[The American Years]

Sunday, April 09, 2006

A Bit Less Like Camping.

This is the nice man who brought in my air shipment. Service. Japanese service is amazing. The guy gave the impression that this is the job he was born to do and that he loves nothing more than carrying boxes (at a walk-jog pace) unpacking them, and reassembling bikes for strange people. On a Sunday. It's his hobby, his calling. He does it whenever he can and thinks about it the rest of the time. That's Japanese service.

I’m very excited about the arrival. More clothes so I don’t have to do laundry. More bedding so I am not curled up under one Scooby Doo blanket every night. (I have Spiderman too, now!) My bike is here! Less driving! (And I have to learn to ride my bike on the left side of the road…) And cooking utensils! I now have a pot… to cook in, thankyouverymuch. And a pan, and plates. Oh, and did I mention 37 bottles of wine, and no corkscrew? (It’s OK, If I had a corkscrew then I'd have a cork, and then I’d have to figure out which recycling category it goes in. Anyway I’ve developed a taste for Australian screw-topped wine. The taste is not so bad, and it also works great as a basin-tub-and-tile cleaner.)

The pot and pan are a huge help. In my exuberance on my first trip to the grocery I bought eggs and hot dogs. So exciting, until I realized that I couldn’t cook either one. I did skewer a hot dog on a chopstick and roast it over the gas flame of the stove. That worked OK, but the same technique didn’t work quite as well with the egg. So they have sat in the fridge until this day. This glorious day. I have declared it Hot Dog and Egg Day here in Rose Hills B-1. Let the feast begin! I can also make coffee now, rather than buying it in single-serving cans. I can only make instant, but it’s a step in the right direction. And the Japanese have good instant coffee.

The TV also got delivered. But I have no DVD’s and no cable until Wednesday. So for now it’s watching me.

And I still have no chair. Bit of an oversight on my part. I was going to have the patio furniture sent in the air shipment, but failed to get it in there. So I’m still eating over the sink and sitting on the floor (as I write this even). But now at least I have better pillows to sit on.

Cherry Blossoms in Nagoya.

After a little trouble I finally got my Japanese banking information and card. It was held at the post office because I wasn’t at my house to sign for it. It almost got sent back to the bank which would have been further trouble. So I got it. It occurred to me that at no time did anyone in the process of getting the banking set up ask if I wanted 2 cards or just one. I haven’t figured out if they give you one because the man is supposed to have control of the dough, or that the woman takes care of all the finances and errand running while hubby-san is at work. Whichever reasoning better reaffirms the superiority of men is the one in operation here, I’m sure.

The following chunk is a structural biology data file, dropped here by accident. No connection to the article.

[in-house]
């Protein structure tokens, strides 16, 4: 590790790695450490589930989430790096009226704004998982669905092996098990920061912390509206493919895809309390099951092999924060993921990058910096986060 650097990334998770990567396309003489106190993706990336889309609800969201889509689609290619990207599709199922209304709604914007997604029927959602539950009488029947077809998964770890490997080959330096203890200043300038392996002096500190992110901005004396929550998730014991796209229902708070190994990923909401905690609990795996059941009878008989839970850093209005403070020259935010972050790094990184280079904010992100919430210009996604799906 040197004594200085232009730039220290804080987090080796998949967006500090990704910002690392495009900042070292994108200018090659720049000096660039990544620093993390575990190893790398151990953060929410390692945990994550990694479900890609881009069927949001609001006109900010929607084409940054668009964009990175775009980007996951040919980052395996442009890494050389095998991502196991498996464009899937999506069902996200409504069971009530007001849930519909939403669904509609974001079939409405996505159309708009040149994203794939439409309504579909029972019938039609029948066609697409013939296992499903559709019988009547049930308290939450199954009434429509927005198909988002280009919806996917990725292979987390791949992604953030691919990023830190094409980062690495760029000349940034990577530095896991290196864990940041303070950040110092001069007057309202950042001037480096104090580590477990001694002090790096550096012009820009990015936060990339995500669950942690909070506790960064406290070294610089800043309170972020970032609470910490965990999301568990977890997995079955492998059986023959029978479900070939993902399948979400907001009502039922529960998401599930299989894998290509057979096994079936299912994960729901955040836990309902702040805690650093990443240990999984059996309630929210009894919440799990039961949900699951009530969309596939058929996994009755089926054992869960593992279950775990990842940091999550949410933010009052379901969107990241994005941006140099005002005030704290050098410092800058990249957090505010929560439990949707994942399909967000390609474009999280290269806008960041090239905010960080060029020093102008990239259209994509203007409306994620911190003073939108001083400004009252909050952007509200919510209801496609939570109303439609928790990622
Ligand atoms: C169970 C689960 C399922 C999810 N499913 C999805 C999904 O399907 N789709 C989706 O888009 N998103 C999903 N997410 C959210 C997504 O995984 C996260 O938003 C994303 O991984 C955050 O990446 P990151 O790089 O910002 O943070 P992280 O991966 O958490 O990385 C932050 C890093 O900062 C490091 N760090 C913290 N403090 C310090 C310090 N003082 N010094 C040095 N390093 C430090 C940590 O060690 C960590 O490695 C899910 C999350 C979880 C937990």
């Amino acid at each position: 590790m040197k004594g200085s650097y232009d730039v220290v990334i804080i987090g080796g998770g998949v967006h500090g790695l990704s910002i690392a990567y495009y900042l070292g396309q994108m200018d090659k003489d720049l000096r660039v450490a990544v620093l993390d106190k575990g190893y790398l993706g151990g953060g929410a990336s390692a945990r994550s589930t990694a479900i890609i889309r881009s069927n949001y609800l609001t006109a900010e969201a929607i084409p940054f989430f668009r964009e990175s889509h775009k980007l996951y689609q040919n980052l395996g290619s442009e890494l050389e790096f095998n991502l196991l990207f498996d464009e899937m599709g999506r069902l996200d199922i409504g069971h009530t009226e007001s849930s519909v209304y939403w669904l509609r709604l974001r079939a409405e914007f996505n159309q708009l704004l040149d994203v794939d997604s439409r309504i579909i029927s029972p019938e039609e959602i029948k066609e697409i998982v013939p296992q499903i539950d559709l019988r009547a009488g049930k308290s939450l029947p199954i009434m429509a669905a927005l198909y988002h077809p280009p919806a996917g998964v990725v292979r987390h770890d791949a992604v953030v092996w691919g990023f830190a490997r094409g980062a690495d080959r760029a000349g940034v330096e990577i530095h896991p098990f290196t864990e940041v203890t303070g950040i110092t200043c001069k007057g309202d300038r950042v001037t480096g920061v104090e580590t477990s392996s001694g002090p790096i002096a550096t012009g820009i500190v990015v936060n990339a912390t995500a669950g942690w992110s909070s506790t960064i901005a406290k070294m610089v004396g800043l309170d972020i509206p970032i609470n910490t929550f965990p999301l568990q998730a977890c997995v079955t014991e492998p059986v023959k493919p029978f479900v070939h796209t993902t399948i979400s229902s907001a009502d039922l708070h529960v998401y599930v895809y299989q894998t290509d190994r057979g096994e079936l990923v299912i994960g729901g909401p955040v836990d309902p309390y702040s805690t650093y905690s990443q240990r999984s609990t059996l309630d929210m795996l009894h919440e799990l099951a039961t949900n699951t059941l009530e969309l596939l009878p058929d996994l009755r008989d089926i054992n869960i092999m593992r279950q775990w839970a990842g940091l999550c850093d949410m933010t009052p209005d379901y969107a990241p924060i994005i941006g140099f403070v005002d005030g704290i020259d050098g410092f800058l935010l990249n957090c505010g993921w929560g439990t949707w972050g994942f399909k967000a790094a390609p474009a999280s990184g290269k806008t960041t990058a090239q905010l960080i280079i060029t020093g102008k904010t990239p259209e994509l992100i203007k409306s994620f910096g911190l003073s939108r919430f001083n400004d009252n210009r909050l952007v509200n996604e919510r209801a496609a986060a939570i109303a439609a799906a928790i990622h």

Get this: They don’t do checkbooks here. And it’s Ok. Very few places even accept credit cards, but that’s growing. ATM purchase is unheard of. They are largely a cash and carry society. But they do… passbooks. I kid you not. I have a passbook for the first time since the ‘birthday money’ account I had as an 8-year-old. Some of you might not even know what a passbook is. Sure the Japanese have advanced technology and talking robot dogs and the world standard of cellphones, but they still carry and use the Jurassic technology of passbooks. And the ATM’s will update them for you. There’s a slot for cards and a slot for passbooks. You put in your passbook and it prints out your recent transactions on it. Everything old is new again. A machine that automatically prints on a passbook? You might as well have an ATM which laser prints receipts on stone tablets, or a postal drop box that automatically and robotically ties your letter to a pigeon’s leg.



Skip said...

I did know that the Japanese were a mostly cash culture, but I didnt know about the passbook. That's great. My first and only passbook was from Coast Federal Savings. It was great waiting line to give them my pennies.


Is that address you have?

Also, if your bored, I think you should check out the joys of youtube.


You may never be bored again

Angry Monkey said...


Aaah. The days! I actually ran across my old passbook when I packed up from Cincy to AA. Do they still "close" the machines at night with those rolling metal garage doors? Never could understand why you'd make an ATM and then keep the same inconvenient hours as a teller window. ( At least until I tried the teller one day with their multi-colored plastic trays and 3 waiting areas...) Bon chance mon ami!